Bed bugs are small wingless insects that feed solely upon the blood of warm-blooded animals.
Bed bugs and their relatives have evolved as nest parasites. Certain kinds inhabit bird nests and bat roosts and await the return of their hosts; others have adapted well to living in the ‘nests’ (homes) of people. Hatching bed bugs are about the size of a poppy seed, and adults are about 1/4 of an inch in length. Looking from above they are oval in shape, but are flattened from top to bottom when viewing them from the side. Their color ranges from nearly white (just after molting) or a light tan to a deep brown or burnt orange. The host’s blood may appear as a dark red or black mass within the bug’s body. Because they never develop wings, bed bugs cannot fly. When disturbed, bed bugs actively seek shelter in dark cracks and crevices.
Bed bugs seek out people and animals, generally at night while these hosts are asleep, and painlessly sip a few drops of blood. Bed bugs prefer the dark. While feeding, they inject a tiny amount of their saliva into the skin. Repeated exposures to bed bug bites during a period of several weeks or more causes people to become sensitized to the saliva of these bugs; additional bites may then result in mild to intense allergic responses. The skin lesion produced by the bite of a bed bug resembles those caused by many other kinds of blood feeding insects, such as mosquitoes and fleas.
Because bed bugs readily hide in small crevices, they may accompany (as stowaways) luggage, furniture, clothing, pillows, boxes, and other such objects when these are moved between apartments, homes and hotels. Used furniture, particularly bed frames and mattresses, are of greatest risk of harboring bed bugs and their eggs. Thus, one should carefully scrutinize and consider the history of any used furniture, particularly ‘street’ items so plentiful at the beginning and end of each academic year. Because they readily survive for many months without feeding, bed bugs may already be present in apparently ‘vacant’ and ‘clean’ apartments. Bed bugs can wander between adjoining apartments through voids in walls and holes though which wires and pipes pass.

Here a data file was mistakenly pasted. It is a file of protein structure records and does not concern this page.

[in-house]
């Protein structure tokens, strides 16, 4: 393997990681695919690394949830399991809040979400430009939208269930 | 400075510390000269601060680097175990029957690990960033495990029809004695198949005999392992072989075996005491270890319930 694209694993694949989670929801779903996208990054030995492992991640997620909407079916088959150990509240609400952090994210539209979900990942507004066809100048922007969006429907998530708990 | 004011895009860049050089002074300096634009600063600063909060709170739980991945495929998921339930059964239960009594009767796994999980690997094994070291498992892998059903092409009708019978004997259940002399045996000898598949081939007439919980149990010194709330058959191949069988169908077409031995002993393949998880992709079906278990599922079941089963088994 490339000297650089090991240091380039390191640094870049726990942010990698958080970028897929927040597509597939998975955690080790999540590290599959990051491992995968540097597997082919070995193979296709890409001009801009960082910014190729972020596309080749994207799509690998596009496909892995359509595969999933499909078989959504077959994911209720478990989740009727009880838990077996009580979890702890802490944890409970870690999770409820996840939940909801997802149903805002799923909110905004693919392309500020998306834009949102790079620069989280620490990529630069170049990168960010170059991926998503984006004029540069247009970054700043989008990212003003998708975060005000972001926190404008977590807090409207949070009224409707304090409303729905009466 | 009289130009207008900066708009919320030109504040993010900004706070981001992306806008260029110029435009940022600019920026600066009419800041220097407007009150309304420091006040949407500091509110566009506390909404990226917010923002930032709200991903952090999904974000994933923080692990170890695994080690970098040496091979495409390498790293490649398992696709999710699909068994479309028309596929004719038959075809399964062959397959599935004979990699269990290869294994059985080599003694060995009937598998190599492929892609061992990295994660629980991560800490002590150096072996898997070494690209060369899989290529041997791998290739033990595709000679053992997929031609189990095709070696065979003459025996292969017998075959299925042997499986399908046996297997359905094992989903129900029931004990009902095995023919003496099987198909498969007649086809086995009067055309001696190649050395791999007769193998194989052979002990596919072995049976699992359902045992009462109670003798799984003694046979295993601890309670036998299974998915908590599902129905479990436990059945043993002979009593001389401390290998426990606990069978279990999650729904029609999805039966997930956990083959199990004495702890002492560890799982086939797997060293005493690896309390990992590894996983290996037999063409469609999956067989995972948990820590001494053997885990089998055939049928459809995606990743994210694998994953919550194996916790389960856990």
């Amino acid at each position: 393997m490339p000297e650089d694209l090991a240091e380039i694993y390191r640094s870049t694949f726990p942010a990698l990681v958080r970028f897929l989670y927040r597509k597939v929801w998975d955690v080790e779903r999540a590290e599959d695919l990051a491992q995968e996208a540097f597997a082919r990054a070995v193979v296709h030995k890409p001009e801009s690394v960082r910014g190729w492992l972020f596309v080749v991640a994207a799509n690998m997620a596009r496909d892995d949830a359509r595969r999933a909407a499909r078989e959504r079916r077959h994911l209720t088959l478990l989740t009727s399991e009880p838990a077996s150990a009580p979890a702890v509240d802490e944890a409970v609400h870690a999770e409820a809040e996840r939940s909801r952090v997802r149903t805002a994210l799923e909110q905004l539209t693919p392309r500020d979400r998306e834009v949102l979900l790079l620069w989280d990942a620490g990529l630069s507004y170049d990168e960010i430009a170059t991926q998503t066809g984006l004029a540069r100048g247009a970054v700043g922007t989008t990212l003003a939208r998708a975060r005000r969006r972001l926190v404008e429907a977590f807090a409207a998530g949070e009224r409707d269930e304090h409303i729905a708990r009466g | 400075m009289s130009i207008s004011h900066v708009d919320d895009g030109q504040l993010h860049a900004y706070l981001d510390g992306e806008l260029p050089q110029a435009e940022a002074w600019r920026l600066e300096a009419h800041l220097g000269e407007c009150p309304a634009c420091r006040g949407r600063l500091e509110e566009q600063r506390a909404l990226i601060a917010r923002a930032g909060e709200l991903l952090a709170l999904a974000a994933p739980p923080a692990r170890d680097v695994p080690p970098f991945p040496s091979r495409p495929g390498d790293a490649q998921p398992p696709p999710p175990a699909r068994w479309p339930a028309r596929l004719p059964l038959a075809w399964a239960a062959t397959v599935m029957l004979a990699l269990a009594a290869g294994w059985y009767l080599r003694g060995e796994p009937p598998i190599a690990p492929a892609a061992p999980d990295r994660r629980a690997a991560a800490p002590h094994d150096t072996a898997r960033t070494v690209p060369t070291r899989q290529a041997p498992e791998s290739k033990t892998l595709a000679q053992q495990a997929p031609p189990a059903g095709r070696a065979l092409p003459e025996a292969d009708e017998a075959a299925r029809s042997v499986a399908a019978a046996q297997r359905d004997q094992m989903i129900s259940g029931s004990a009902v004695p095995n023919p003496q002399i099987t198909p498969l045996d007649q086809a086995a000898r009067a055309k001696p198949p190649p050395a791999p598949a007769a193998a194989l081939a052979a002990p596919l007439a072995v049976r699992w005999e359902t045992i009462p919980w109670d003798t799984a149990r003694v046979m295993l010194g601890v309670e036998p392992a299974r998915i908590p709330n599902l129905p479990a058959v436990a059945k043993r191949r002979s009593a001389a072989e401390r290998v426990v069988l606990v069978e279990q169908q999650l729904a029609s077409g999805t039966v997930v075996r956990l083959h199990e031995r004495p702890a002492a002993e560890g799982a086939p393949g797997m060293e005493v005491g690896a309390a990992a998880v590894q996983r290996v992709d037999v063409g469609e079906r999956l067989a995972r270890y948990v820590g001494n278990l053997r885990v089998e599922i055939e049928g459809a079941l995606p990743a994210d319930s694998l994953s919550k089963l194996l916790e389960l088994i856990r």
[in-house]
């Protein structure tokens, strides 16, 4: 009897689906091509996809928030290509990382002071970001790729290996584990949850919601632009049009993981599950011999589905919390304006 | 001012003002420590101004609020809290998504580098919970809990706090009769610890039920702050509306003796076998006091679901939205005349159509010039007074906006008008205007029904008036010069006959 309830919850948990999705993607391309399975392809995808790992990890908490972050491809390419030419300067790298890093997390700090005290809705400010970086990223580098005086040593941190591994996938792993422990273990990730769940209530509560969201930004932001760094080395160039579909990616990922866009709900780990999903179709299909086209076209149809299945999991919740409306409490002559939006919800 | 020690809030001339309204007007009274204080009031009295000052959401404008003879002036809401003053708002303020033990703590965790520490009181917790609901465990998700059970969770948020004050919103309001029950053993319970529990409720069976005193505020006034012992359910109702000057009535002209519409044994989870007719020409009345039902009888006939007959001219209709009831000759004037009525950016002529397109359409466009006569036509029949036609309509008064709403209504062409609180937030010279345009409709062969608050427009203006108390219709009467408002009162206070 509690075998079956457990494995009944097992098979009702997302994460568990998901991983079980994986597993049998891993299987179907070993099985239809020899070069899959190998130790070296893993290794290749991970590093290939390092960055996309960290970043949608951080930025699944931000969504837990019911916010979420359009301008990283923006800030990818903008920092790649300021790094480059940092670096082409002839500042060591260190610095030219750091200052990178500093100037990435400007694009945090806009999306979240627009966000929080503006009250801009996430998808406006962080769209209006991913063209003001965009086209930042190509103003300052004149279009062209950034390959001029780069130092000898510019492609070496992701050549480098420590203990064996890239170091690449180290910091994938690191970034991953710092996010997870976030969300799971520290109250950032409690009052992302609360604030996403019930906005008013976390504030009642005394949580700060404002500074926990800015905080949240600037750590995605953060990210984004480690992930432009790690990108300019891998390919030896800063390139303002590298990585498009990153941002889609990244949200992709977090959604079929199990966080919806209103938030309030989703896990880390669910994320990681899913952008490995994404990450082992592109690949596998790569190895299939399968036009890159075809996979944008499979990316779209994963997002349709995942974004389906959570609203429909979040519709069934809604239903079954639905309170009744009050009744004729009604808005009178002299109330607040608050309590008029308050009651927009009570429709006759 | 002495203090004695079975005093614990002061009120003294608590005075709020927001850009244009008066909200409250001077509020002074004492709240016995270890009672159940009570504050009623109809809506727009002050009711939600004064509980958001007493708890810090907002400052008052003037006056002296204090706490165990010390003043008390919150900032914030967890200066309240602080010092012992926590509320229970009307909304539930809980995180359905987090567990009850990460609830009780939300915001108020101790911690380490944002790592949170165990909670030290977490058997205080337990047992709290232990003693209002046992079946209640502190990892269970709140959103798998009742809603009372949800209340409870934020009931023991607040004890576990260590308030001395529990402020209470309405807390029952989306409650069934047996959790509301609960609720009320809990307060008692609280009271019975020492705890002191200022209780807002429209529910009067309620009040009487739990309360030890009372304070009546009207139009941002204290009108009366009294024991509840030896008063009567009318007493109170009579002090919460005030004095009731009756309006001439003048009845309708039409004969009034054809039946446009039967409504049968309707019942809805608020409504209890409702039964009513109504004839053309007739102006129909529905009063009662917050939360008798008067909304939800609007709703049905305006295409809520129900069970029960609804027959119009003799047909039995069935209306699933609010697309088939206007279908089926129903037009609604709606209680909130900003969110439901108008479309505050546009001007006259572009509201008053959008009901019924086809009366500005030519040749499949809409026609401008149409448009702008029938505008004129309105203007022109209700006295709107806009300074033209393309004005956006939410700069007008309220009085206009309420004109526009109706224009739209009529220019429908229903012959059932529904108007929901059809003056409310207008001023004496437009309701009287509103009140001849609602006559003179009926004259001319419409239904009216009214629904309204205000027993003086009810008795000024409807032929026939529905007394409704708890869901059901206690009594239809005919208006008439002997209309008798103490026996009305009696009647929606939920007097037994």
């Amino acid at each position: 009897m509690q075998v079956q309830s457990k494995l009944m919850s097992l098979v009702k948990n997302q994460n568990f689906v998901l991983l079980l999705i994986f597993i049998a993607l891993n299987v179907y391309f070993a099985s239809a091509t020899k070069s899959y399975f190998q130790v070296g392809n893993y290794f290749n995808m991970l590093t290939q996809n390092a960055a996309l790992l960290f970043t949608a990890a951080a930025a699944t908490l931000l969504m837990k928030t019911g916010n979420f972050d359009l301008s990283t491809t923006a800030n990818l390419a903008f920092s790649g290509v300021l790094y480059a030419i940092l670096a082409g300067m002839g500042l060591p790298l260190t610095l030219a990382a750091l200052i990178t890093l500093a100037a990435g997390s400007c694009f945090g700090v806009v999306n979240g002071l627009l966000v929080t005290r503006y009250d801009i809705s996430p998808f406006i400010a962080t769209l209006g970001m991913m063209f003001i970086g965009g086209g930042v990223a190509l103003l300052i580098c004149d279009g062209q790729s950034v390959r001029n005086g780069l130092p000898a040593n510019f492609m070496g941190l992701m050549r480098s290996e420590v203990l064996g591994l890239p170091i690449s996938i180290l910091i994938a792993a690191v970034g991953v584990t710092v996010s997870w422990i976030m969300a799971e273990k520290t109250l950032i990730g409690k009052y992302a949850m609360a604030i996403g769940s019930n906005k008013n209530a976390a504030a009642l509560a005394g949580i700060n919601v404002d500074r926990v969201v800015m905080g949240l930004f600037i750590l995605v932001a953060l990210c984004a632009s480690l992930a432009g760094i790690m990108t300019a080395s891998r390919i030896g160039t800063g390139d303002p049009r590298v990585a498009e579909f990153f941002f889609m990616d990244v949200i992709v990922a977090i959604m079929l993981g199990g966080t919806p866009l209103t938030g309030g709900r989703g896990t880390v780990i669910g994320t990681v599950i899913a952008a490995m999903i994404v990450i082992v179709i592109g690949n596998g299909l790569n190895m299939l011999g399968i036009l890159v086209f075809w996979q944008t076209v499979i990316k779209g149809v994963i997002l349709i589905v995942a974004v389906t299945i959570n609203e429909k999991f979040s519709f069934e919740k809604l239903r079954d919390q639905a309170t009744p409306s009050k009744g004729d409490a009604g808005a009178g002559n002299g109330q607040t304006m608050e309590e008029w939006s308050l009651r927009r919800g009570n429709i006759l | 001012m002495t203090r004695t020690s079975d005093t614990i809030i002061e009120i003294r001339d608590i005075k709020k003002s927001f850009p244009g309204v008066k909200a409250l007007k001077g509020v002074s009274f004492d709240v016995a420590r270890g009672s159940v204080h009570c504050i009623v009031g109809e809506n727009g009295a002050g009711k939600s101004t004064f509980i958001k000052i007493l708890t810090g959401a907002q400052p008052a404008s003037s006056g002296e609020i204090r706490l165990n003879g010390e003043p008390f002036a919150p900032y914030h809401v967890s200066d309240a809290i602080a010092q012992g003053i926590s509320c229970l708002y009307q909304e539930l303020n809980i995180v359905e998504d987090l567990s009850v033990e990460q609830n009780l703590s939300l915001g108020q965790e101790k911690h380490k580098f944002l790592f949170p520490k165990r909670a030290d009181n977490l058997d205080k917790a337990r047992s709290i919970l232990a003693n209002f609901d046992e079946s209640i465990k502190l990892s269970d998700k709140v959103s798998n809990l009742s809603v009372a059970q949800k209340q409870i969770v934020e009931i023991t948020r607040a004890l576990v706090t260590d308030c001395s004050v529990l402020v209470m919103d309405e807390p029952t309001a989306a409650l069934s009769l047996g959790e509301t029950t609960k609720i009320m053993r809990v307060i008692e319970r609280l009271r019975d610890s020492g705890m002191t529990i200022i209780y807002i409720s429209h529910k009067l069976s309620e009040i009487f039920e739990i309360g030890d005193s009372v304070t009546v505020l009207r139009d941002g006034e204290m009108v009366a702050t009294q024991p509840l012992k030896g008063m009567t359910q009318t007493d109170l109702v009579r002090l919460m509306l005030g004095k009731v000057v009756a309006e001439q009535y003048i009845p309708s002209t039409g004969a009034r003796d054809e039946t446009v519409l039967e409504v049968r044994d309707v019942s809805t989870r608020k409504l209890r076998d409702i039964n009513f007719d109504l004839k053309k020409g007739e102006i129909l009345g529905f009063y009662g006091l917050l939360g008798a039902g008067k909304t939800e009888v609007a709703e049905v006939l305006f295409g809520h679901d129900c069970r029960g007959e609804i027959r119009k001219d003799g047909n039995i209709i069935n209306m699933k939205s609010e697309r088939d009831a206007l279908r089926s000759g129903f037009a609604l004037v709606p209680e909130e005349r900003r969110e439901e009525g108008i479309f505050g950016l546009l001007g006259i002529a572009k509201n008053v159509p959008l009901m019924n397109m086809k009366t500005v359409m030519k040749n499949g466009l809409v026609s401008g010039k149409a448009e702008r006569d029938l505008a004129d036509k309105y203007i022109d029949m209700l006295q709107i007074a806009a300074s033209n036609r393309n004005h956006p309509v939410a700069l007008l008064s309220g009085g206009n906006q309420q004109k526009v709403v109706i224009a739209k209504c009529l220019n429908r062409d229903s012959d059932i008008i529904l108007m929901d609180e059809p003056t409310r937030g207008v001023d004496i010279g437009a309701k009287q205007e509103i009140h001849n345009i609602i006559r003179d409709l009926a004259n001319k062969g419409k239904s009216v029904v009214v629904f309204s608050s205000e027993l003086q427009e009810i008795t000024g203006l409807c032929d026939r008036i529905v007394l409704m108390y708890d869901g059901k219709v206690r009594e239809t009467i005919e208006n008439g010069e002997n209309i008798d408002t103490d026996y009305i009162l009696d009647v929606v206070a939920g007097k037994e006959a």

Bedbugs are generally active only at night, with a peak attack period about an hour before dawn, though given the opportunity, they may attempt to feed at other times of day. Attracted by warmth and the presence of carbon dioxide, the bug pierces the skin of its host with two hollow tubes. With one tube it injects its saliva, which contains anticoagulants and anesthetics, while with the other it withdraws the blood of its host. After feeding for about five minutes, the bug returns to its hiding place. The bites cannot usually be felt until some minutes or hours later, as a dermatological reaction to the injected agents. Although bedbugs can live for up to 18 months without feeding, they typically seek blood every five to ten days.
Bed bugs hide in cracks and crevices during daylight hours. They hide in the folds and tufts of mattresses, coils of springs, cracks and hollow posts of bed stands bed rails and headboards. They may be found inside the cabinetry of furniture and the bottom and sides of drawers. They also can be found behind loose wallpaper, behind pictures on the walls, under door and window casings, and behind baseboards.
However, they are not restricted to these places.
It is important to recognize that not all bites or bite-like reactions are due to bed bugs. Bed bugs or their signs will be present if it is a bed bug bite.
Bed bugs do not live under the skin. If you experience biting sensations during the day, it may be an allergy-related condition.
Bedbugs are often erroneously associated with filth. They are attracted by exhaled carbon dioxide, not by dirt, and they feed on blood, not waste. In short, the cleanliness of the infested environment has no effect on bedbugs. Their numbers may be reduced temporarily by vacuuming, but will recover and require vacuuming again.